Adobe has tweaked Photoshop’s Brush and Zoom tools to great effect. While you can still change brush size with the [ and ] keys, you can now interactively change brush size by holding down Control and the right mouse button under Windows (Control and Command on a Mac). With these modifiers held down, you simply drag the mouse to re-size the cursor. Photoshop shows the cursor in red, including blurred edges to represent feathering. By holding down the Alt or Option key in addition to the other modifiers, you can change the hardness of the edge by dragging.
Once you learn the modifiers, you’ll quickly adapt to resizing your brush while painting. It\'s a much easier method than using the keyboard.
With CS4, Adobe finally decided to leverage the power of the graphics processing units in almost all modern computers. In previous versions, when you clicked with the Zoom tool, Photoshop re-drew the image at the next pre-set magnification level. While the Zoom tool still works this way, you can also simply hold down the mouse button to see a smooth zoom in, with an accompanying pan to center the image around the Zoom tool.
In addition to looking really cool, this behavior makes precise zoom amounts much easier. At around 500% magnification, Photoshop begins superimposing a pixel grid over your image. This can facilitate individual pixel edits, but if you don\'t like it, you can deactivate the grid.
The improved zooming is also more accurate. You’ll no longer see jagged edges on high-contrast lines when zoomed to odd percentages.
If you zoom into a particular magnification, then hold down the H key and click with the Zoom tool, Photoshop zooms out to fit to window, and a small rectangle appears next to your cursor. This indicates the crop of your last zoom. Position the rectangle somewhere else on your image, click the mouse, and Photoshop automatically zooms that area in to the same magnification. While it\'s an interesting addition, I don\'t use it much in real-world work. However, different users work in different ways, so some of you might find it more compelling.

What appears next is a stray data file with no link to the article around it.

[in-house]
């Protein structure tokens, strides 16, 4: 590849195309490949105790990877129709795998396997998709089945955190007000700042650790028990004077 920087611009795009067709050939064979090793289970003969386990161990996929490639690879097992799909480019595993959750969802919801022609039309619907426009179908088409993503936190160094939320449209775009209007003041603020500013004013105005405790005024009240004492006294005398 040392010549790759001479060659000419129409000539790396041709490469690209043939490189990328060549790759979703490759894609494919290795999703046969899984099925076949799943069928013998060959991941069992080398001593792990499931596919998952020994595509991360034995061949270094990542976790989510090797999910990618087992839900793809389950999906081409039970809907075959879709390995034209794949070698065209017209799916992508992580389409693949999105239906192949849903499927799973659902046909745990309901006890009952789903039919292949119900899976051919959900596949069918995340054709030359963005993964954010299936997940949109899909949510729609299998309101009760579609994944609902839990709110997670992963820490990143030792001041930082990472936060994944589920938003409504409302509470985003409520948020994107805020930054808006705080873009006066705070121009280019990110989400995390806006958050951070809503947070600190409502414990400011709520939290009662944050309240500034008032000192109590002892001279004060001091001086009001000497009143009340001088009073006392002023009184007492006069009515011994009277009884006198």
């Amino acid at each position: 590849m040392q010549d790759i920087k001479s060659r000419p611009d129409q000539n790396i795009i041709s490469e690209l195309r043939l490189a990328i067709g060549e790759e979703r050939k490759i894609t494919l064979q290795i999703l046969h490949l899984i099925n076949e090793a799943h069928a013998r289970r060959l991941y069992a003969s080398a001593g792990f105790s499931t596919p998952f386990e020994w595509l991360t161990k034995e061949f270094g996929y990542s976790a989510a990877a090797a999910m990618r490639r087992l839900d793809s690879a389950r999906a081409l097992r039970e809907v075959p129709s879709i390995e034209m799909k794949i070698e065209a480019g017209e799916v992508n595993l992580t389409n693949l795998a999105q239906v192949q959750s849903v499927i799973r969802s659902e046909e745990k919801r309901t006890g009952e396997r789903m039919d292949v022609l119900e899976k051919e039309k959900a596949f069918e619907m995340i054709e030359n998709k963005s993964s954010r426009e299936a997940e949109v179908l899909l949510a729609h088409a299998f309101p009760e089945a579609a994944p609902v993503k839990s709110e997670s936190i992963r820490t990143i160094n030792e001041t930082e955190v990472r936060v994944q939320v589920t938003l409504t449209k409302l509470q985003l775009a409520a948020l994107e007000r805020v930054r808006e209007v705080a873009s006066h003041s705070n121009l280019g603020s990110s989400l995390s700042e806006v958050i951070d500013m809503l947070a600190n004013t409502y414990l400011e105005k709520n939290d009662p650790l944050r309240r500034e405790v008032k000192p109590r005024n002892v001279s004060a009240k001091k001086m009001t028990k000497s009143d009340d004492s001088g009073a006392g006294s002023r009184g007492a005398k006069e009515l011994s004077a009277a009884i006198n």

If you release the mouse button while quickly panning over a document, the image zips across the canvas, then slowly coasts to a stop. It\'s a little more effective with a stylus and tablet than with a mouse, though not necessarily any easier than using scroll bars.
If you use a tablet, you’ll love the new Rotate View menu, which lets you rotate the view of your image within the document window. It\'s not a rotation of the image on the canvas, but simply a virtual equivalent of rotating your computer monitor. I’s like rotating your drawing surface so you can more easily draw along a particular axis, rather than drawing at 90° angles relative to the sides of the tablet. Double-clicking on the Rotate View tool returns the image to its normal orientation.
Corel Painter has had this feature for years, and I\'m happy to see it in Photoshop. Rotate View is the only feature besides Zooming that\'s GPU-accelerated. It’s great to see Adobe taking advantage of this extra processing power; it bodes well for future innovation and acceleration. Your graphics card must be OpenGL-compatible, but most GPUs are these days.